There are only 22 Jews left in Syria – all are elderly without family abroad and living in a building adjoining the (only working) synagogue in Damascus. There are no Jews in Aleppo or Kamishli.
So said Judy Feld Carr in the Question and Answer session following a screening of an hour-long Israeli TV documentary about her at the Toronto Jewish Film Festival recently.
Judy Feld Carr is known as the ‘saviour’ of the last 3,000 Jews of Syria, who were held as effective hostages between the 1970s and 1990s. She helped secure the release of several difficult cases, including the Swed brothers, who were jailed and tortured for two years. Jews were ransomed with money collected by Mrs Judy, as she was known, in Canada. Her story is told in Harold Troper’s The Ransomed of God. In its heyday the community, which went back to Biblical times, numbered 30,000. The community is now dispersed between Israel, the US, Canada and Latin America (Mexico and Brazil).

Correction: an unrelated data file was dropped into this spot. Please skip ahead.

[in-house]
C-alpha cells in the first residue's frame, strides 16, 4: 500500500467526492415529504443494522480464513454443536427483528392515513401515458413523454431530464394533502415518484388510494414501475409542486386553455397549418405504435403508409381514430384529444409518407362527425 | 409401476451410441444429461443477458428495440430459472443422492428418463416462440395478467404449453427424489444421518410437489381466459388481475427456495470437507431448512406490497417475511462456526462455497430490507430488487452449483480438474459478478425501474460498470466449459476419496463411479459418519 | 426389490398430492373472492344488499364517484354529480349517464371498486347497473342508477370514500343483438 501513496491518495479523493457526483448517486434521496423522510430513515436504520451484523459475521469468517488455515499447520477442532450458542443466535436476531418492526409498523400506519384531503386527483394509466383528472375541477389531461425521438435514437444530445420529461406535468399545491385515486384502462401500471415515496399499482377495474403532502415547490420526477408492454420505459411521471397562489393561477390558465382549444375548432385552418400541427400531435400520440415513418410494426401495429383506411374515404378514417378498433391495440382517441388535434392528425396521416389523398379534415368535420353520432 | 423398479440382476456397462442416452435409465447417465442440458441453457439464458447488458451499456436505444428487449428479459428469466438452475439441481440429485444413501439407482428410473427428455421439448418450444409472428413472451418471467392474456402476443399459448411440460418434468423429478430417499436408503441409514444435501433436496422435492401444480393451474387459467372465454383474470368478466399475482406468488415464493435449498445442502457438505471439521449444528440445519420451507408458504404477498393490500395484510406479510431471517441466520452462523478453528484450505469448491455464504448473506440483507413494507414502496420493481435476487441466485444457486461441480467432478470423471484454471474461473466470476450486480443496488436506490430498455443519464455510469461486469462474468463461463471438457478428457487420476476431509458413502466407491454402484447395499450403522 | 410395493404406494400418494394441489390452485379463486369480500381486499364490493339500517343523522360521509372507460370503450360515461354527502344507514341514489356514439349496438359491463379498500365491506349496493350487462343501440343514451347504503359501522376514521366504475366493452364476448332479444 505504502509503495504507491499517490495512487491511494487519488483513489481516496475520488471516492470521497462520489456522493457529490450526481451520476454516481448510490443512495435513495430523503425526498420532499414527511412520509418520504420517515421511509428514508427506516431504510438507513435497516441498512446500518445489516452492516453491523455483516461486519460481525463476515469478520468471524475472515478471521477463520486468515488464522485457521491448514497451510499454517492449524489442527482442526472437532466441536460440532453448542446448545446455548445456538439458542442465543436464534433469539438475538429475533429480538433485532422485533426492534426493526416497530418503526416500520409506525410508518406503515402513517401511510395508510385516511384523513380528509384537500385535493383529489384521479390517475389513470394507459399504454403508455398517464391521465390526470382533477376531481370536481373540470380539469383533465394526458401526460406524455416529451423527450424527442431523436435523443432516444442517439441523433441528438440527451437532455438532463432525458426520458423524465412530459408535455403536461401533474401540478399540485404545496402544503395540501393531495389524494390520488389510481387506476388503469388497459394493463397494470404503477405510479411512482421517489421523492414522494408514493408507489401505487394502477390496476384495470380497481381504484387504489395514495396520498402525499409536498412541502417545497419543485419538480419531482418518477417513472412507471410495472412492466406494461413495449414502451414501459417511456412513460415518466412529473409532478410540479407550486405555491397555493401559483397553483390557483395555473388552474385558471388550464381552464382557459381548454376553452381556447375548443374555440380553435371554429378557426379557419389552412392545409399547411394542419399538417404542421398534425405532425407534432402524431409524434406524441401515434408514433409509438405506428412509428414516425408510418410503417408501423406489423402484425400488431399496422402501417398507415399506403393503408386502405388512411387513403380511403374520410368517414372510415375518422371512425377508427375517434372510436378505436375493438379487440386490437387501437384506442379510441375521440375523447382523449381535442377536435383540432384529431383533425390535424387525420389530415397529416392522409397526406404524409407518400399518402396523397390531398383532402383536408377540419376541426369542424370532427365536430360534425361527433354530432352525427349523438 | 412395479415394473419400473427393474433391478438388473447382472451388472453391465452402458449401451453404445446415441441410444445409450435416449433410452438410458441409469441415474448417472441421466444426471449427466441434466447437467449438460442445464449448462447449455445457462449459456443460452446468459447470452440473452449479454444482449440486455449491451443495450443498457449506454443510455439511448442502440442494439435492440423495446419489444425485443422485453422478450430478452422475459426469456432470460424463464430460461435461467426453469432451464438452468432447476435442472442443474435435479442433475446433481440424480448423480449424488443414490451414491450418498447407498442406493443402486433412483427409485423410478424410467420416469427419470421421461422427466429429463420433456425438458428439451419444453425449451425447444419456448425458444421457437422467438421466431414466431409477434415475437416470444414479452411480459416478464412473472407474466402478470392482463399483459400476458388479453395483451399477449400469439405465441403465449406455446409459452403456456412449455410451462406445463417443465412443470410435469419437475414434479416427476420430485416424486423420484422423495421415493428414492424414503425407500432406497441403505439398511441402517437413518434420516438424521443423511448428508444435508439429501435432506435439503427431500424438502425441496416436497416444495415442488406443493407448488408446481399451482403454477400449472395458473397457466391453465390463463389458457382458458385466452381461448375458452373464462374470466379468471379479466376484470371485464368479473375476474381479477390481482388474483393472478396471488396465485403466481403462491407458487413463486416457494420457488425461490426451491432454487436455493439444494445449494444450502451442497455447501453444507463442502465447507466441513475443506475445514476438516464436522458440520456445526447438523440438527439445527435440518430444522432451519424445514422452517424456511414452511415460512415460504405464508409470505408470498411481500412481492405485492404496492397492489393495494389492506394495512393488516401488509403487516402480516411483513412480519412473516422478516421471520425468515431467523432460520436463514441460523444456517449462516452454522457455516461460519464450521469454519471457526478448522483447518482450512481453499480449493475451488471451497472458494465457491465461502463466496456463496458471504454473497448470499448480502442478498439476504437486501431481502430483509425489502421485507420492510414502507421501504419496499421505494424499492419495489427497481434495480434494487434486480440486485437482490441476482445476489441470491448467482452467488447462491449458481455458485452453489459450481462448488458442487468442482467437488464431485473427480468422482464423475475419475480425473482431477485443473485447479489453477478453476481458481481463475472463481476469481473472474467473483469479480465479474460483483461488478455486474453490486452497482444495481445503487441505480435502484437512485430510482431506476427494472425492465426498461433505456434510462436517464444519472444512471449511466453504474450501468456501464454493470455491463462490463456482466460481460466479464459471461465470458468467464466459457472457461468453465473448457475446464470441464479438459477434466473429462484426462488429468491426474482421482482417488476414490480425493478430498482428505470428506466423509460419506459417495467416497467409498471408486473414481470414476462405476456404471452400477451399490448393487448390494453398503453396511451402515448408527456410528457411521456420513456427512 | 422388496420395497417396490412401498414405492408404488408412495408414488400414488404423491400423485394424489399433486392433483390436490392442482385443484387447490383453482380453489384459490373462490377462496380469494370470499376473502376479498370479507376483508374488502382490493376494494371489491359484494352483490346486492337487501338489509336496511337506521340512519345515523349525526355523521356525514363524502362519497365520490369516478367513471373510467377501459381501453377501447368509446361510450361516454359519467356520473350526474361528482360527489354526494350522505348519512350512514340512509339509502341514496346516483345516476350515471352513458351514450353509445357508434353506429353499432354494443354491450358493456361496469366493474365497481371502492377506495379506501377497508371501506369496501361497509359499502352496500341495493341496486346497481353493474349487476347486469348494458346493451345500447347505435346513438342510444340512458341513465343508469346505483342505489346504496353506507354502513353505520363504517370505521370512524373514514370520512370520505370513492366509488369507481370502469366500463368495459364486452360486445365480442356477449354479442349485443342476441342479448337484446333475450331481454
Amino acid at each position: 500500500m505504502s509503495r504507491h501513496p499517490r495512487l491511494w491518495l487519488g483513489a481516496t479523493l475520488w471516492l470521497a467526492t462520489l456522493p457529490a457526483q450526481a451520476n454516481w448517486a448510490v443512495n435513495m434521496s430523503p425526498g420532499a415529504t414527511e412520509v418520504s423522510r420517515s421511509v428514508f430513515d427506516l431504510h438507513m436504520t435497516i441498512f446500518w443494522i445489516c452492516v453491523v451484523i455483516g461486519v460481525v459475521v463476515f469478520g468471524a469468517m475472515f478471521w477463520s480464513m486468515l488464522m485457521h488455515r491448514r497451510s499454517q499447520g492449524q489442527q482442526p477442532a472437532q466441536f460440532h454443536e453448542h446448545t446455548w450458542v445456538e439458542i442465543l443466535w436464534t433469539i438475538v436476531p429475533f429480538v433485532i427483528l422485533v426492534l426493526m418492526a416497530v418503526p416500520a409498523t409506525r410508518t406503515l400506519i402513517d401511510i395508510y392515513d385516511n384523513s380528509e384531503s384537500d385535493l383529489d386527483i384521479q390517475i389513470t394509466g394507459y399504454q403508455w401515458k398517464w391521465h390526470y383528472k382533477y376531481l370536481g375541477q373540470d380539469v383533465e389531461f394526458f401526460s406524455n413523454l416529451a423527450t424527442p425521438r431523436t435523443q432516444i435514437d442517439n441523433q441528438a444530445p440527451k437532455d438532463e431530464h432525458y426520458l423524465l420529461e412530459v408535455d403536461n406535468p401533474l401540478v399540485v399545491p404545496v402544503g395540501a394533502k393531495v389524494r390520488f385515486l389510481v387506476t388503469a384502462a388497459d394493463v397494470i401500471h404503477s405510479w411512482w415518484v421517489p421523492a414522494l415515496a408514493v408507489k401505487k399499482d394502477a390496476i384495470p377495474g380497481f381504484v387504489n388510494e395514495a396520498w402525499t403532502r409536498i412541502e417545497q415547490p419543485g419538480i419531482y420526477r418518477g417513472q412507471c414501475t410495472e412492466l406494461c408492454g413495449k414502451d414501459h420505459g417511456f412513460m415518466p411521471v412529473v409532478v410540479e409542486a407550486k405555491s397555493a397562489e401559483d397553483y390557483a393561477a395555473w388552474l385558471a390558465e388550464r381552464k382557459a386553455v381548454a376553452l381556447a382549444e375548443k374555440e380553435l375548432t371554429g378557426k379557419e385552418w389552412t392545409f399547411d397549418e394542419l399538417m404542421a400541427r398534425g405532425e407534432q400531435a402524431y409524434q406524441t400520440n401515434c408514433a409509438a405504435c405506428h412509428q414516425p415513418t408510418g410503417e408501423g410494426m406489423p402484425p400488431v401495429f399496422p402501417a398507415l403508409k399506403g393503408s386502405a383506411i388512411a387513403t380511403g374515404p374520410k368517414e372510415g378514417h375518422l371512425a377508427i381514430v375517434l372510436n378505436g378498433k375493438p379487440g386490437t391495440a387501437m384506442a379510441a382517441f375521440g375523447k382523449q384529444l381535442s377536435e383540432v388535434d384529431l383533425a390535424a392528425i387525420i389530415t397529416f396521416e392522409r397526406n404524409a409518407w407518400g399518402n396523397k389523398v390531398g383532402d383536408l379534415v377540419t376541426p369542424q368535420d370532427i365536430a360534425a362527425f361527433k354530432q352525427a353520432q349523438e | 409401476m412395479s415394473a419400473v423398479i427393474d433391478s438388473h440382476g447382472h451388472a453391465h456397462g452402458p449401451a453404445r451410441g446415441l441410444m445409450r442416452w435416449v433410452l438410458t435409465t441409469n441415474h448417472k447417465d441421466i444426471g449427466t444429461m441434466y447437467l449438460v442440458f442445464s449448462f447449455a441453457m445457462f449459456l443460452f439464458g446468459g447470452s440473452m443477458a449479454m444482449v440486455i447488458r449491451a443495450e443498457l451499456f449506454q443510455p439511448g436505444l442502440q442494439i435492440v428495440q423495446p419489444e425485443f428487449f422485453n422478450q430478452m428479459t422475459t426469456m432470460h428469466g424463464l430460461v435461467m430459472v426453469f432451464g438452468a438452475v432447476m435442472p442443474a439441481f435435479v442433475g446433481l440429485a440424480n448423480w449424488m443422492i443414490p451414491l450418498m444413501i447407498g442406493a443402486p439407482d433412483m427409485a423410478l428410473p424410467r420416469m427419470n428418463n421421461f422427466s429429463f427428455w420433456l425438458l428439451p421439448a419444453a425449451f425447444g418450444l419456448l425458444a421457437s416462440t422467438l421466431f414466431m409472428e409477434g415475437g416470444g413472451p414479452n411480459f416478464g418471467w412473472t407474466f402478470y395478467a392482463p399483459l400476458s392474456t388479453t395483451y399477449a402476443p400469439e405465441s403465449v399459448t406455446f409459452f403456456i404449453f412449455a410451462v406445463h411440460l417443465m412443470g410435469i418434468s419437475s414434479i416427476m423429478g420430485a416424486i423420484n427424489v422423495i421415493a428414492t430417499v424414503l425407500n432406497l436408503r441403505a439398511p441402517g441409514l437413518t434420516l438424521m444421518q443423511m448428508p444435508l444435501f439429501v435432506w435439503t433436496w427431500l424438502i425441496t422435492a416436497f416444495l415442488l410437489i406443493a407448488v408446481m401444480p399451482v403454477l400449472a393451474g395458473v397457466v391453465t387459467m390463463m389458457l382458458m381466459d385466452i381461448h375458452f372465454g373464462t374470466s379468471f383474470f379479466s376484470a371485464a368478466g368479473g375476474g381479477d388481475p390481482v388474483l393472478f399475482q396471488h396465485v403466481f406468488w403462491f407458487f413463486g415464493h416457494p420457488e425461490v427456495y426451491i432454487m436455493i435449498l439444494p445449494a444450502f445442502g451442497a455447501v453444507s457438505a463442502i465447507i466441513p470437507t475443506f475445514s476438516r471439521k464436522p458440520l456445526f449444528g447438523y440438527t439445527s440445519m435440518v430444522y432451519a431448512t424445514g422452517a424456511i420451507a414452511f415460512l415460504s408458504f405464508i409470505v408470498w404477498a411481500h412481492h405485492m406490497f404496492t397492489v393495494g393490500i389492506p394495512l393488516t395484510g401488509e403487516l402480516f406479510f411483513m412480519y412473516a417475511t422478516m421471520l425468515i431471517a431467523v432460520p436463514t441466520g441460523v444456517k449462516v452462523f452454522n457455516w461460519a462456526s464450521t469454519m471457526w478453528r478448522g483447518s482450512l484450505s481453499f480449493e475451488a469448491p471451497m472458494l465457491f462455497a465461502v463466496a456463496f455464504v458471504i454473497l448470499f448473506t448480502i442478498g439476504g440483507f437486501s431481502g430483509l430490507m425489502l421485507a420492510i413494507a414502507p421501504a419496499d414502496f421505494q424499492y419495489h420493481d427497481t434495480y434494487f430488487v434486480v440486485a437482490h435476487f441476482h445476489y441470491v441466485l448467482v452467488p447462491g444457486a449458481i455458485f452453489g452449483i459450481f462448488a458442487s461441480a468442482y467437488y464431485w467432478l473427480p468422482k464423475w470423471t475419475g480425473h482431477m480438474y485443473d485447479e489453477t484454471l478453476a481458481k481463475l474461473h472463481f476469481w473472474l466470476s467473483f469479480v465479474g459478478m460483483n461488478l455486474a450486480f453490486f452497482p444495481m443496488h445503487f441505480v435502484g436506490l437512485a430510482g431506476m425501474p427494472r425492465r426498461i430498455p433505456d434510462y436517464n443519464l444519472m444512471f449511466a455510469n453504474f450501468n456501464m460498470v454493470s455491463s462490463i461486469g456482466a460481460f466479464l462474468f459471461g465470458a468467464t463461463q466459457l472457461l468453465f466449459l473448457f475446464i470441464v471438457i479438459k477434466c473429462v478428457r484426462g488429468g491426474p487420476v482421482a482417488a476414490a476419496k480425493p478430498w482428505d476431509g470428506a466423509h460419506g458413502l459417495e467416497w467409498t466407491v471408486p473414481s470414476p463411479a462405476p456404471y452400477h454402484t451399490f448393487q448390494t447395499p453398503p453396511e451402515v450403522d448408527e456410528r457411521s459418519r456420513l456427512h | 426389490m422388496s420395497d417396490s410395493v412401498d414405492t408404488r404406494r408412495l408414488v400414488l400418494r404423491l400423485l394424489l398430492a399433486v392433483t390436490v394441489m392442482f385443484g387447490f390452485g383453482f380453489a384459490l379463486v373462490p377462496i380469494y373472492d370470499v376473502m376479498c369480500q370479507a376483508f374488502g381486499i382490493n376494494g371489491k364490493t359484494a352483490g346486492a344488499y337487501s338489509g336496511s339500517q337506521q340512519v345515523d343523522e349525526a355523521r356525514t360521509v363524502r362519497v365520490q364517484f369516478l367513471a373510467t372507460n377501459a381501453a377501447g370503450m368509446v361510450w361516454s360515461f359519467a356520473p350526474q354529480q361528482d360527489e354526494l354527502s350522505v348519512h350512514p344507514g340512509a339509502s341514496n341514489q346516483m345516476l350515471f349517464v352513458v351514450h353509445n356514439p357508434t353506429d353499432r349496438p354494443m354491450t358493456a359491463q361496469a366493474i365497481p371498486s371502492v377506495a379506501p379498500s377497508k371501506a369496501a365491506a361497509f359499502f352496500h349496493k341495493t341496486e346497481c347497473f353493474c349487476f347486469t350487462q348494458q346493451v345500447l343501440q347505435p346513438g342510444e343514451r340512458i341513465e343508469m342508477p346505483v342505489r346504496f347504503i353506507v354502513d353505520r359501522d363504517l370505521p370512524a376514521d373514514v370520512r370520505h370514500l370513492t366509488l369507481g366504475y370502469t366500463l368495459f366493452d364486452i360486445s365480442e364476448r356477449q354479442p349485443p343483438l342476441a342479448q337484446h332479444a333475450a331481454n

In this clip Mrs Judy says that her work ended on the morning of September 11, 2001, when she arranged for a family with seven children to be flown out of Syria. The father had been deliberately run over in Damascus and all the bones on one side of his body broken. Mrs Judy had to book three seats on the Air Pakistan flight for him alone. On his arrival in the US it was discovered that his bones had been re-set wrongly in a Syrian hospital.